I learned that it lies within herself. The interesting thing about Afari women is that as vulnerable as they seem, and even though it is true that their day to day toils afford them little time to take care of themselves or be cared for, they are quite important and respected in the larger framework of their social setting. Miriam haughtily (and rightfully so!) explained to me that it is absolutely unthinkable for a man to physically or otherwise harm his wife. In addition to the shame in such a deed, any man who dares to strike his wife or deprive her of her rights is punished by his tribe. Although Miriam was speaking to me in Amharic (one of the widely spoken official languages of Ethiopia but not by the women in this circle) they all picked up on her enthusiasm and body language and nodded in agreement. Looking at all the women around me, from the youngest one holding her year old child to Miriam, to Afrah, the view struck me as a sad and noble cycle, where the women in Aframbo will always do their best for others but in the end have no one to depend on but themselves. Their culture and religion does protect them from abuse in times of marital disputes and divorce, but not from this harsh reality which they are born into and taught to accept.

By now, the two men were bored of my accusing looks and had returned to cleaning their teeth with their friends by the side of the road, but it was clear that these rights Miriam was talking about were clearly understood by them as well. And it is with this understanding (and guarantee) that they wake up at dawn and ceaselessly provide for their families. In Afar, women don’t see their world as them versus men, they see it as women versus duties to their families, a challenge imposed on them by nature and God, and one which they spend every day proudly fighting hard to fulfill. To women, female circumcision (or female genital mutilation as others prefer to stress it) is but mere check point to be passed on a greater journey.

In the city, our social construct now earns us women recognition, admiration and yes even the right to slack sometimes (because…hey…we’ve paid our dues over the past centuries). I don’t know what its like to battle everyday like Miriam and her neighbors in Aframbo, but I know it takes more than education, sophistication and all the other things we have been endowed with in the cities to win such a battle. From what I saw in Aframbo, It takes dedication to a cause that is only visible to an inner light, rooted in history and fuelled by humility. It takes allegiance to a power bigger than oneself, a worthy weakness, an understanding that there are those for what needs to get done, and there are those for everything else. Afari women choose to be those who get things done, and it’s this way that they achieve their wealth, happiness and power. They showed city girl like me an alternate and powerful route.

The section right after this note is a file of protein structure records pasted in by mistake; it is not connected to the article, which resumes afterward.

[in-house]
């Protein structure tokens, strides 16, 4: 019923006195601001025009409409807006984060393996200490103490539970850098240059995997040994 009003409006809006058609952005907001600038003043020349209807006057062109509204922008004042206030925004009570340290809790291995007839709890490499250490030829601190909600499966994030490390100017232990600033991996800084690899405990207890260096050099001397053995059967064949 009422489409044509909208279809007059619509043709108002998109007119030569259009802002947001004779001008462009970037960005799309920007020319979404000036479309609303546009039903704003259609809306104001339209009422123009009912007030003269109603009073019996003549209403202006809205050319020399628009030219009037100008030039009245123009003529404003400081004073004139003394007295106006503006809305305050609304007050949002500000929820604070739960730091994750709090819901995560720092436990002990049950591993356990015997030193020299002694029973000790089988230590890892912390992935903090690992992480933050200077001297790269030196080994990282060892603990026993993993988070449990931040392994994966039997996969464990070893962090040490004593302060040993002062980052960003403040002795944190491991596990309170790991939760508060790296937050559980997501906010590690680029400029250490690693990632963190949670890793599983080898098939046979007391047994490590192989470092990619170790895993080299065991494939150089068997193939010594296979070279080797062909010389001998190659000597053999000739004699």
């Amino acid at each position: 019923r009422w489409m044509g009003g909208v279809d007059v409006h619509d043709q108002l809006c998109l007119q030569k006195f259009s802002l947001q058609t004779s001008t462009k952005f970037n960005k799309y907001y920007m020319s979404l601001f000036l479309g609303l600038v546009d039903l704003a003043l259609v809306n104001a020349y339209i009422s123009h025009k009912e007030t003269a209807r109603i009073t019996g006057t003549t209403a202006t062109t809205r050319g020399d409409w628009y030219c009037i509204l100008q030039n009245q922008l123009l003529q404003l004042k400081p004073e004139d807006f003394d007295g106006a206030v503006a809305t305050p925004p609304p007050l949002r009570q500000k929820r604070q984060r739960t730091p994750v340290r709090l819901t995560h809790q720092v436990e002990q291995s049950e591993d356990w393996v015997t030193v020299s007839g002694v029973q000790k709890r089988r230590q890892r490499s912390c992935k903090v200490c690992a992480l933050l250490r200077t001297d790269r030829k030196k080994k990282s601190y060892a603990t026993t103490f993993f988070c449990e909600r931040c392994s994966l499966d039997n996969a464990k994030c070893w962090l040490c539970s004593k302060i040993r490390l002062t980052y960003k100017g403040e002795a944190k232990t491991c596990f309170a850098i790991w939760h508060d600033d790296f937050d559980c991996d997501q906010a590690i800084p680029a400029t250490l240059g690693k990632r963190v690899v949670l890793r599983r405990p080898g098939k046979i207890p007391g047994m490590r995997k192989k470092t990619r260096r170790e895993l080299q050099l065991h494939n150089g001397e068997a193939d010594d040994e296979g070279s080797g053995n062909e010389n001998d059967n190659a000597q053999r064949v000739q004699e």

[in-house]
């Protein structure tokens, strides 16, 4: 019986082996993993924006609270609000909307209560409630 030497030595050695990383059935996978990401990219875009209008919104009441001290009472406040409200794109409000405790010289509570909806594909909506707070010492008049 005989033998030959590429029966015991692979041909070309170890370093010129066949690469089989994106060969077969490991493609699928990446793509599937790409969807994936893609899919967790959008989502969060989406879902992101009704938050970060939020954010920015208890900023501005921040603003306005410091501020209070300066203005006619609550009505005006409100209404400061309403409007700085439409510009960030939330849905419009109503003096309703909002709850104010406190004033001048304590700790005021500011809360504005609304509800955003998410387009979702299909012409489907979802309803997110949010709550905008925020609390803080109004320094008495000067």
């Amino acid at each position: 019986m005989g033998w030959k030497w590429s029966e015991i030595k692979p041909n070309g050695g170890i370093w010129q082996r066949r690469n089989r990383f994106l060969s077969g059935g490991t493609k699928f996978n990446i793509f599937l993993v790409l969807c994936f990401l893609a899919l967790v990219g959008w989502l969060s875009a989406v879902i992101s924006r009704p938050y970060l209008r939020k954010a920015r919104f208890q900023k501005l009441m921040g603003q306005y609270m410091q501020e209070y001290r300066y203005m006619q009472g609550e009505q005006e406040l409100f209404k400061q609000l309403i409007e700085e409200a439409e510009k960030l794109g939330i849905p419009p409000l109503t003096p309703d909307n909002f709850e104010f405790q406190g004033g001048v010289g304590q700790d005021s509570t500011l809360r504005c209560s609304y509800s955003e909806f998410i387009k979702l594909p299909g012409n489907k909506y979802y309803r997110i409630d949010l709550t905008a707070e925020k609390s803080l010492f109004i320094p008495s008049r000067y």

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Comments

Nakinti's picture

Wao!

Beautifully written Amel,
I couldn't stop but continue reading your piece. Beautiful literature u put down here; using it to tell the stories of some marginalized women. I can feel the pain of those women from a distance. I however appreciate their contributions to Nation building, even though uncounted in the Country's GNP. Afar - It seems really far from reality but it exists though. Courage to those women, I mean a real good courage. I am proud of them, I really am.
Lots of love,
Nakinti from Cameroon.

Nakinti B. Nofuru
2013 VOF Correspondent
Reporter for Global Press Institute
Bamenda - Cameroon
Email: nakinti@globalpressinstitute.org
nakintin@yahoo.com

String's picture

Excellent

I very much enjoyed this excellent article - so descriptive with beautiful insight.

String

MUSUGANI's picture

Thank you. For next

Thank you.

For next days.

Jacqueline,

IFESIDI/DR CONGO.

ok